But funds in Asia and Europe are much more optimistic about market volatility than their counterparts in Canada and the U.S.

The survey of 811 pension fund managers found that Canadian pension funds were the most pessimistic of the bunch about future markets.

From Chief Investment Officer:

Despite the return of volatility, confidence in meeting investment goals has resurged as more than nine in 10 institutional investors said they would hit their targeted returns.

Some 91% of 811 investors told a survey, run by fund manager Pyramis, they believed their goals would be hit over the next five years, a large increase on the 65% who said the same in the company’s 2012 survey.

“While the travails of 2008 are far back enough for investors to feel significantly more confident that they will hit their five-year investment targets for their assets, they still remain concerned that there will be a return to volatility, as has been the case in recent weeks,” said Nick Birchall, head of UK institutional business at Fidelity Worldwide Investment, which distributes Pyramis’ products outside North America.


Volatility cast the longest shadow on institutional investors, according to the survey. Some 22% cited it as their top concern, while investors in the UK were the most nervous, with 31% saying it was their biggest worry.

However, their peers in the US were also concerned by erratic market moves.

Just 7% of US investors agreed with the following statement: “Volatility is decreasing and market bubbles/crashes will become less frequent.”

Some 10% of their Canadian neighbours agreed, while European and Asian investors took the opposite view, with 79% and 91% respectively thinking the statement was dead on the money.

It’s important to note that the survey was conducted back in June, before recent bouts of market volatility.

Canadian pension funds showed some impressive clairvoyance, as they were by far the most pessimistic of the group back in June: 6 out of 10 Canadian respondents said they anticipated increased market volatility in the near future.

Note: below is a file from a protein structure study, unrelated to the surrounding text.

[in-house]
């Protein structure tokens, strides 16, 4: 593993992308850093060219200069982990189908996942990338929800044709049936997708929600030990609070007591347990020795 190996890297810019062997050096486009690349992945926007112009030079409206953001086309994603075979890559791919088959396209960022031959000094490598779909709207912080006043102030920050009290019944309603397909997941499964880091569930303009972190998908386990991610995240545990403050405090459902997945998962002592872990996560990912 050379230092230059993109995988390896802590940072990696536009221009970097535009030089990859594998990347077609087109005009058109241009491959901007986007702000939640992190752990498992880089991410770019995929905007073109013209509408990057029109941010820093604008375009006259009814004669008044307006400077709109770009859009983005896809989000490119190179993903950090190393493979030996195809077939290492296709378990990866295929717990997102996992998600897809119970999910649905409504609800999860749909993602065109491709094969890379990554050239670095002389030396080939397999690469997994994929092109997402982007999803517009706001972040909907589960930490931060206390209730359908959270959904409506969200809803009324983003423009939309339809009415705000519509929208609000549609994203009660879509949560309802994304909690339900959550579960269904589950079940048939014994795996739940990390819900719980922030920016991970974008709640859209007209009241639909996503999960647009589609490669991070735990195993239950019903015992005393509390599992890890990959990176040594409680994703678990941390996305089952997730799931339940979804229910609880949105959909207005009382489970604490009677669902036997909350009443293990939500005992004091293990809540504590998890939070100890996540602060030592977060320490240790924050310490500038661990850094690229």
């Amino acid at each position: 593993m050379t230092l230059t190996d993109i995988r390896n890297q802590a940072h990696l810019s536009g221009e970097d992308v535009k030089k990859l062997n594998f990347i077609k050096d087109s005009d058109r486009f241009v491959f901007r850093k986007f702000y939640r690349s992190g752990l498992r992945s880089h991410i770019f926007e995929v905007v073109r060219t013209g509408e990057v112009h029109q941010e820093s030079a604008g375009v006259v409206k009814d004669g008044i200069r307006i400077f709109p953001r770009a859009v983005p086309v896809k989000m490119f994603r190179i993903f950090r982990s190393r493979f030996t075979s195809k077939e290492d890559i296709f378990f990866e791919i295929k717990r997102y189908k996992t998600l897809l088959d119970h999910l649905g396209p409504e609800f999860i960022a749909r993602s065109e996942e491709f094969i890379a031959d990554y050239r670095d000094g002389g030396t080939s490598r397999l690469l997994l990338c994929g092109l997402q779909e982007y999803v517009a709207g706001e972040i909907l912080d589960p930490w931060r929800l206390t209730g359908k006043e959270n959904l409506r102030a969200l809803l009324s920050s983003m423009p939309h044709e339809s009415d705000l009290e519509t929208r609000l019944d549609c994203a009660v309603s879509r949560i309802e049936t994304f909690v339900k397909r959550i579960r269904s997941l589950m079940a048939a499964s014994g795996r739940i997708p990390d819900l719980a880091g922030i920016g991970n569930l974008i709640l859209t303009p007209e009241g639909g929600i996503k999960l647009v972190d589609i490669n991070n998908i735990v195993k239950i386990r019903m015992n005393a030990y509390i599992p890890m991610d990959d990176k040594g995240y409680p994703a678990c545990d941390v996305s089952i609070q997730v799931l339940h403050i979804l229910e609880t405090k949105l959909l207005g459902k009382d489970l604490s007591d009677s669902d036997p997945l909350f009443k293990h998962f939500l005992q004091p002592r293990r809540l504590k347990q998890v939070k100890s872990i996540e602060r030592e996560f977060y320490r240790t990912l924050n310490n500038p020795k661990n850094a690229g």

From the Business News Network:

The survey, conducted in June and July, found 60 percent of Canadian pension fund managers believe that over the long term, “volatility is increasing and market bubbles/crashes will become more frequent,” while 42 percent in the U.S. agreed with the statement. However, only 4 percent of pension managers in Europe and 5 percent in Asia agreed volatility is increasing.

The survey included 90 Canadian pension funds representing about 25 percent of all pension plan assets in Canada, Pyramis said.

Mr. Young said he believes the findings reflect the broader global focus of Canadian pension funds, saying funds in other regions are often more inward-looking and focus more on their regional markets. They may have responded based on a consideration of their own local economies, while Canadian pension funds may have been assessing the volatility more broadly in all major markets, he said.

“I do believe that Canada has a very unique and global perspective compared to most countries,” [Pyramis vice-chairman] Mr. Young said.

Video: CalSTRS CIO Talks Long Term Investing And Handling Market Volatility

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Chris Ailman, CIO of the California State Teacher’s Retirement System, sat down with CNBC last week to talk about handling market volatility, re-balancing the fund’s portfolio and being a long-term investor.

Ailman also talks about why CalSTRS invests in hedge funds and why that won’t be changing any time soon.

Video credit: CNBC